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Articles tagged "Guatemala"

Some Other Zoo

It was as though she knew exactly where she had to go, as though it was an agreed appointment. She raised her arm to take my hand, pulled gently—she did almost everything gently—and I followed her. She led me to her mother’s car (her mother was not around), and I helped her up into the child seat. “So, off to the zoo.” “Yes,” she said. “Eagle! Lion!” The zoo seemed to be empty. Alone, in the middle of the main path, a roadsweeper was...

Amir

This one’s family, Amir would say with a hand on my shoulder, his fingers large and heavy but kind. The other person would look at me, then look at him, then smile slightly before putting out his hand and saying it was a real pleasure to meet any relative of Amir’s. Later, when they knew each other better, Amir would explain to the person that he was actually my stepfather, that’s why we didn’t look alike. But that’s how Amir was, not overly careful when it...

Paranoid City

“Did you hear that noise?” the woman whispered, leaning on one elbow in bed, and opening her eyes wide. “What noise?” her husband asked sleepily. “It sounds like it’s coming from the yard. There’s someone on the roof, or in the kitchen,” she said fearfully. “Get up. Go check on the kids, while I get my pistol,” he ordered in a hushed voice and woke up entirely. While the woman quickly tiptoed to the children’s room the...

“The Mastermind”: An Act of Translation

The Rodrigo Rosenberg case broke into public view over five years ago with an eighteen-minute video recording that was distributed to the Guatemalan press at Rosenberg's funeral two days after his April 10, 2009, death. The video--in which Rosenberg predicted his own murder—was uploaded immediately to YouTube where it went viral, receiving hundreds of thousands of hits from all over the globe in a matter of hours. The recording revealed a nervous Rosenberg lambasting a corrupt and...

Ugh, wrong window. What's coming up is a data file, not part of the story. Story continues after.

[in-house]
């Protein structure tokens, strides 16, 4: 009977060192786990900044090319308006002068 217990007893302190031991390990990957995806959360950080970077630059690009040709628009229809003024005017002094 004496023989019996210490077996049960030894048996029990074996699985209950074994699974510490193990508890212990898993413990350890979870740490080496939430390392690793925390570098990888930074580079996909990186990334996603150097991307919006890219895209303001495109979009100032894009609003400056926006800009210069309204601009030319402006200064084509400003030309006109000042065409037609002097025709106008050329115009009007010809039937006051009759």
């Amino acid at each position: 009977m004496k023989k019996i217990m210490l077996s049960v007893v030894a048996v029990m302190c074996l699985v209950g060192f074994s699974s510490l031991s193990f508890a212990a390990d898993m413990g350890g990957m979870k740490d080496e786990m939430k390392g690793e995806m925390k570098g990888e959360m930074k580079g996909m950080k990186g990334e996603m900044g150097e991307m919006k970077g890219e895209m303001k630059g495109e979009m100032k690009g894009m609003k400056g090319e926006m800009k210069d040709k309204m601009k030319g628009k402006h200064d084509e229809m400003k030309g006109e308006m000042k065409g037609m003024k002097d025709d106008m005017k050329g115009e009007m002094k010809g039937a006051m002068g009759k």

The Ape

I used to think it an exaggeration that Latin American dictators were always depicted as apes in cartoons. Until one day . . . On the railway track, hundreds of soldiers appeared in their camouflage gear, several armored cars blocked the crossroads, and up in the sky hovered two of those birds. It was Sunday. A football match was being played out in the field, there were drunks in the cantinas, and a sweet marimba was playing at a party. All of a sudden, everything felt like a Monday....

On the Fourth Day

He arrived on a golden-yellow tricycle and offered to tow me. Frail sexagenarian, sickly thin frame, angular face, his craggy skin suggesting an old case of the chickenpox. A lightly broken-in cowboy hat made him look like a worn-out pistolero straight out of a Sixties Western. “Hop on board my taxi!” he said. I declined the offer, suggesting I walk beside him while he rode the tricycle. The man invited me to dine. Difficult to refuse such a priceless invitation given the...

Words without Borders announces Eduardo Halfon’s upcoming visit to the June Jordan School for Equity

FOR IMMEDIATE RELEASE Contact Information Contact: Joshua Mandelbaum, Executive Director Organization Name: Words without Borders E-mail Address: [email protected] Web site Address: www.wordswithoutborders.org Words without Borders announces Eduardo Halfon’s upcoming visit to the June Jordan School for Equity New York City, New York, February 7, 2012—Words without Borders (WWB) is pleased to announce a school visit and a public reading by Guatemalan...

Spanish

The Sarima’s Mission

Bulul! Tununun! Bululululu! Tununununun! Bulululululululul! Tunununununununu! The voice of the hill resounded in the blue sky, as if several thunderclaps had occurred at one time, or as if a group of stars had collapsed over our heads. I can still hear that echo and feel the great terror that came over me at that moment. Yes, I was very frightened, so much so, that when I became aware of what had happened, I buried my head in my grandmother's shawl. I remember clearly when Maruca,...

The Vampire Bats

The vampire bats and I were waiting for the coming of the night to play with the stars on the patio of the moon. For the next poem in this sequence, click here.  

Memories

Now and then I walk backwards. It is my way of remembering. If I only walked forward, I could tell you about forgetting. This last poem in this sequence was originally published in Guchachi 'Reza' 'Iguana Rajada,' Revista de la Casa de la Cultura de Jugitin, Oaxaca, pp. 49-50, Quinta Epoca, Primavera de l995.  
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